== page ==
Has the Coronavirus Crisis Proved the National-Populist Case?

An employee wearing a face mask works on a car seat assembly line at the Yanfeng Adient factory in Shanghai, China, as the country is hit by the coronavirus outbreak, February 24, 2020. (Aly Song/Reuters)
Not quite, but it’s certainly given national populists an opening.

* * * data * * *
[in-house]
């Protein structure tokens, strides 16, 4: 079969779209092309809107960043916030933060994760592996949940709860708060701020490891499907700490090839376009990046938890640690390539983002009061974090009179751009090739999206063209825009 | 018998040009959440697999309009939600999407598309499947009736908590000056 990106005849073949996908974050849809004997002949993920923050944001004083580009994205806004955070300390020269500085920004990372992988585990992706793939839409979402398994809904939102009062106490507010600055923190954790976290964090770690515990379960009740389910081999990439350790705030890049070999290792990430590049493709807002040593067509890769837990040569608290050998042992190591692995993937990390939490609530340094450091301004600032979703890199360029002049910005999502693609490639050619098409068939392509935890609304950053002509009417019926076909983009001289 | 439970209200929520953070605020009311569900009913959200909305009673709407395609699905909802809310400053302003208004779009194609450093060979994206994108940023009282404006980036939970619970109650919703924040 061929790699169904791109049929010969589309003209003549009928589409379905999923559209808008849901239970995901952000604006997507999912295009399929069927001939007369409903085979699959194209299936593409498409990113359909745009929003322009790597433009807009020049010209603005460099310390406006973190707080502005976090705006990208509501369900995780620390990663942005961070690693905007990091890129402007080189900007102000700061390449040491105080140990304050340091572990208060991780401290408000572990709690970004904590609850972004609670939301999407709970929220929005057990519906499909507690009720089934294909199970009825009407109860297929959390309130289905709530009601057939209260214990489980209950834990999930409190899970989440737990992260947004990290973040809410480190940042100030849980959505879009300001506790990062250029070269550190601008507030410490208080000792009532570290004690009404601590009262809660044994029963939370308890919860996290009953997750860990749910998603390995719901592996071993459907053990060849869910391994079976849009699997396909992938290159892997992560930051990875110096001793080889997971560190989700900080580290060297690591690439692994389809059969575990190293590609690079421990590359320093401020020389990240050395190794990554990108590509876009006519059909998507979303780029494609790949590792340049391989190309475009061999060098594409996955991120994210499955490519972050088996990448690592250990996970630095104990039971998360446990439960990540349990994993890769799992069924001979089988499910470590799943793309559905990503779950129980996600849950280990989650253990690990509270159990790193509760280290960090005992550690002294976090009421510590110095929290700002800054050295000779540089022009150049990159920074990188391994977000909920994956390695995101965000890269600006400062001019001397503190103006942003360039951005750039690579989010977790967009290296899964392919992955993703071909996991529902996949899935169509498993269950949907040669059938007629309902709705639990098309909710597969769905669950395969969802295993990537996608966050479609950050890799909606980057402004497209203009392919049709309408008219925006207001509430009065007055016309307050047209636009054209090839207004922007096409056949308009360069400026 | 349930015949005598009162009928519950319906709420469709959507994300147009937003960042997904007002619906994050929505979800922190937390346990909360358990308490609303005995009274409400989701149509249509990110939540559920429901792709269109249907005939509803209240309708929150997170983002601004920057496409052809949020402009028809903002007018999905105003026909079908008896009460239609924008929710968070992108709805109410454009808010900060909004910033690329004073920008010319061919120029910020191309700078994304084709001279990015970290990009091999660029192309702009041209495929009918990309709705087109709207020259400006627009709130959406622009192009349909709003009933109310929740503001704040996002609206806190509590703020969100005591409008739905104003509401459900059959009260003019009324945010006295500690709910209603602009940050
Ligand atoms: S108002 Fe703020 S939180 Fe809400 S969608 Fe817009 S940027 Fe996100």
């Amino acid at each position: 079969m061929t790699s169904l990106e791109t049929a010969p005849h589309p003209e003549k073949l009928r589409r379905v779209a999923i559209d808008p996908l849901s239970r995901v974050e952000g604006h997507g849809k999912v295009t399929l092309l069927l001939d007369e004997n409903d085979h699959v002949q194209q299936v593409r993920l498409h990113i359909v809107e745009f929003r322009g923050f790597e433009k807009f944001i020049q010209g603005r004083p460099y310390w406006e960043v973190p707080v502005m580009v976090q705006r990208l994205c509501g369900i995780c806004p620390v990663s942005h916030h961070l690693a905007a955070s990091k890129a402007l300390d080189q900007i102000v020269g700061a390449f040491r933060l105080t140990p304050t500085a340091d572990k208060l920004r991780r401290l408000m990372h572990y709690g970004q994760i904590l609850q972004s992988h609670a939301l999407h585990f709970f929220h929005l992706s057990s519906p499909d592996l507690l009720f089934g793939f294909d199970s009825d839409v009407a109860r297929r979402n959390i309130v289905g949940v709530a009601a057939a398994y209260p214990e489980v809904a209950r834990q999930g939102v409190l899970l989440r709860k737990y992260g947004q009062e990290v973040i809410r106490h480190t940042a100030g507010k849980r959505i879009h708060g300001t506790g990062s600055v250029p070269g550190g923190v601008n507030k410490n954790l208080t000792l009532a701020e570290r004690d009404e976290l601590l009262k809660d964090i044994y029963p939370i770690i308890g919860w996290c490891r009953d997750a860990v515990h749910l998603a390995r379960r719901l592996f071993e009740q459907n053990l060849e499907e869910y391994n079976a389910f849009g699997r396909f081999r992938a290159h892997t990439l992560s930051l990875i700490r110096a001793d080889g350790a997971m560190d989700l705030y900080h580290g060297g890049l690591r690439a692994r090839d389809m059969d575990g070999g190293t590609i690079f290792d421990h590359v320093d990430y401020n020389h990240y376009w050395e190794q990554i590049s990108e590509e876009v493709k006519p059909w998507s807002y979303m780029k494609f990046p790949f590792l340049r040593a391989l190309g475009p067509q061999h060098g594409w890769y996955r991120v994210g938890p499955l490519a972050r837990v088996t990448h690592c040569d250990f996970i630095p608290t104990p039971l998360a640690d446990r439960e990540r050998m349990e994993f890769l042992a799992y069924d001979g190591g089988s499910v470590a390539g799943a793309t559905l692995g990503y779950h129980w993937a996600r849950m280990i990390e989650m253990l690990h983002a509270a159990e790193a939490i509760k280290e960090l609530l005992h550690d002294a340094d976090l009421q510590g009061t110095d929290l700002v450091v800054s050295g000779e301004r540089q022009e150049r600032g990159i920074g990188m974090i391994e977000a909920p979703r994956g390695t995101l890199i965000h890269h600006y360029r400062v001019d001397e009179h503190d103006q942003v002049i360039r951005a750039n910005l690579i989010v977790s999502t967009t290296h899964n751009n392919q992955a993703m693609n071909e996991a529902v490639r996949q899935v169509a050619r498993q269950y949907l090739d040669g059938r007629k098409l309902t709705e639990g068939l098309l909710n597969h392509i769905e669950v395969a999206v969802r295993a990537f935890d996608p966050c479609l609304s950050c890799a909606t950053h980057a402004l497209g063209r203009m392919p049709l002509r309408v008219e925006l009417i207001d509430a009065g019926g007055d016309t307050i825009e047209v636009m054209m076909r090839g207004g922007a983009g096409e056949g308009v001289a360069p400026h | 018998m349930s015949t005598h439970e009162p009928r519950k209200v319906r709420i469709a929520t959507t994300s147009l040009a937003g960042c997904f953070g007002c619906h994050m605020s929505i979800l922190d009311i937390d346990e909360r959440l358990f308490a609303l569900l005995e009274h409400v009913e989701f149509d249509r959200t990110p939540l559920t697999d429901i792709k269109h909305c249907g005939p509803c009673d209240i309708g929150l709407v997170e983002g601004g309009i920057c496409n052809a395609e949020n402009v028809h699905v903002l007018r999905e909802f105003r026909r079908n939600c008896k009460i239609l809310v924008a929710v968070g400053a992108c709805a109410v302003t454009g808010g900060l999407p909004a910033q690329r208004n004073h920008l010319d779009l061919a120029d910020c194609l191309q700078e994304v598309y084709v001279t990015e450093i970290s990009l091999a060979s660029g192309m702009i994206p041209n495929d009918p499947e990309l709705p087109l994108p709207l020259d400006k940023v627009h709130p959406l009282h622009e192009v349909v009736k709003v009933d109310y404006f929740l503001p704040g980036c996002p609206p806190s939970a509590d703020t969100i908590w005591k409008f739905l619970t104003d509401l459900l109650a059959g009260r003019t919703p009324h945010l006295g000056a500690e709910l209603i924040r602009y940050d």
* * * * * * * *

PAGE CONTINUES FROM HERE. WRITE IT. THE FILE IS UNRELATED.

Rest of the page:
NRPLUS MEMBER ARTICLE N ationalists and populists on the right, formerly a very small band, have spent decades arguing that offshoring was a danger to America’s independence of action and ability to take care of itself in a crisis. Some spent the same time arguing that the economic model marrying labor-rich China to capital-rich America was bad for American workers, and carried risks of strengthening Chinese authoritarianism or even making it attractive here at home. They argued that the Western belief that economic liberalization would lead to political liberalization had been proven wrong in Central Europe, and was a delusion when applied to Beijing.

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